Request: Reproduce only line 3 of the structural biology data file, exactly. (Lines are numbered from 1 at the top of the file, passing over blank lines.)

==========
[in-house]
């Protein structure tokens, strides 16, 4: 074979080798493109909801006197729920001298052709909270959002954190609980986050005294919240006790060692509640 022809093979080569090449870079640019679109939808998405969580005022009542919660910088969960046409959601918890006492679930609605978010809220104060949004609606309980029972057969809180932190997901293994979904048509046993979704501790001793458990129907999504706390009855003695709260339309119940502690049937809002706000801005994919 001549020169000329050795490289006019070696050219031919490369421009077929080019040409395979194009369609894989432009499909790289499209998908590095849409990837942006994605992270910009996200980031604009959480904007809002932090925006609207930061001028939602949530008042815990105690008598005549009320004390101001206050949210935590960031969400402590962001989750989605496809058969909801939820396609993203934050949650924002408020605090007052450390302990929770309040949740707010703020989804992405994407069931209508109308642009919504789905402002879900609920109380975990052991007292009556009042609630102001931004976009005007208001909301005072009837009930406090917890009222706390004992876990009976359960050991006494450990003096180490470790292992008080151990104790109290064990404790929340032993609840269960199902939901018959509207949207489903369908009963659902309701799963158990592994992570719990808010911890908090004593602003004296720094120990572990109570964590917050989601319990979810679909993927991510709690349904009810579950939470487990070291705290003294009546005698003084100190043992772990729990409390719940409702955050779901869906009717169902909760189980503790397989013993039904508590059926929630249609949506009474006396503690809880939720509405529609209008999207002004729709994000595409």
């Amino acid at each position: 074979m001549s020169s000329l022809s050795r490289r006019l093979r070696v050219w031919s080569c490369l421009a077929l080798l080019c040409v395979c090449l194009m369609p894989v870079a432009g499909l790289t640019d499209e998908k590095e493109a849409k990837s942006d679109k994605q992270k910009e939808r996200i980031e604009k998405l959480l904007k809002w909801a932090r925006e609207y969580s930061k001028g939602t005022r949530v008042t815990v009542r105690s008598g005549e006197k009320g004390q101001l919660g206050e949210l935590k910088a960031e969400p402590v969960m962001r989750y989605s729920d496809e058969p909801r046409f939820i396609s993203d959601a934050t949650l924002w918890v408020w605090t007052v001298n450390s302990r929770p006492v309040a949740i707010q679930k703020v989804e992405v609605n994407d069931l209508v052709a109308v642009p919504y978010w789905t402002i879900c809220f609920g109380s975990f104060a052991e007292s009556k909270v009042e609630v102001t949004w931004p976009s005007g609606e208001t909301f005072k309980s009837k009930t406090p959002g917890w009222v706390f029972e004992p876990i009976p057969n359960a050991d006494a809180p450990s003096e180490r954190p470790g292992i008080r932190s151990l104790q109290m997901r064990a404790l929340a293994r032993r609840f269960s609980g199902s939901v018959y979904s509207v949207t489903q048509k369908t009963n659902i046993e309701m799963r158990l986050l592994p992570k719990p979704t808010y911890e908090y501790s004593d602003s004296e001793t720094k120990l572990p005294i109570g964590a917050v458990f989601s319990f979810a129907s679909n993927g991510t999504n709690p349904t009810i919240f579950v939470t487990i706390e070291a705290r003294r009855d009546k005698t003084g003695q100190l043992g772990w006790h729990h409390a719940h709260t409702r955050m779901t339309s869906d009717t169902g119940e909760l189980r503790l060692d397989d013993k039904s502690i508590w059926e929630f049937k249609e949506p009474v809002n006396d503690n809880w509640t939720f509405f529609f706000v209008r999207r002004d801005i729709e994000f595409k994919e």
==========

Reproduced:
């Amino acid at each position: 074979m001549s020169s000329l022809s050795r490289r006019l093979r070696v050219w031919s080569c490369l421009a077929l080798l080019c040409v395979c090449l194009m369609p894989v870079a432009g499909l790289t640019d499209e998908k590095e493109a849409k990837s942006d679109k994605q992270k910009e939808r996200i980031e604009k998405l959480l904007k809002w909801a932090r925006e609207y969580s930061k001028g939602t005022r949530v008042t815990v009542r105690s008598g005549e006197k009320g004390q101001l919660g206050e949210l935590k910088a960031e969400p402590v969960m962001r989750y989605s729920d496809e058969p909801r046409f939820i396609s993203d959601a934050t949650l924002w918890v408020w605090t007052v001298n450390s302990r929770p006492v309040a949740i707010q679930k703020v989804e992405v609605n994407d069931l209508v052709a109308v642009p919504y978010w789905t402002i879900c809220f609920g109380s975990f104060a052991e007292s009556k909270v009042e609630v102001t949004w931004p976009s005007g609606e208001t909301f005072k309980s009837k009930t406090p959002g917890w009222v706390f029972e004992p876990i009976p057969n359960a050991d006494a809180p450990s003096e180490r954190p470790g292992i008080r932190s151990l104790q109290m997901r064990a404790l929340a293994r032993r609840f269960s609980g199902s939901v018959y979904s509207v949207t489903q048509k369908t009963n659902i046993e309701m799963r158990l986050l592994p992570k719990p979704t808010y911890e908090y501790s004593d602003s004296e001793t720094k120990l572990p005294i109570g964590a917050v458990f989601s319990f979810a129907s679909n993927g991510t999504n709690p349904t009810i919240f579950v939470t487990i706390e070291a705290r003294r009855d009546k005698t003084g003695q100190l043992g772990w006790h729990h409390a719940h709260t409702r955050m779901t339309s869906d009717t169902g119940e909760l189980r503790l060692d397989d013993k039904s502690i508590w059926e929630f049937k249609e949506p009474v809002n006396d503690n809880w509640t939720f509405f529609f706000v209008r999207r002004d801005i729709e994000f595409k994919e």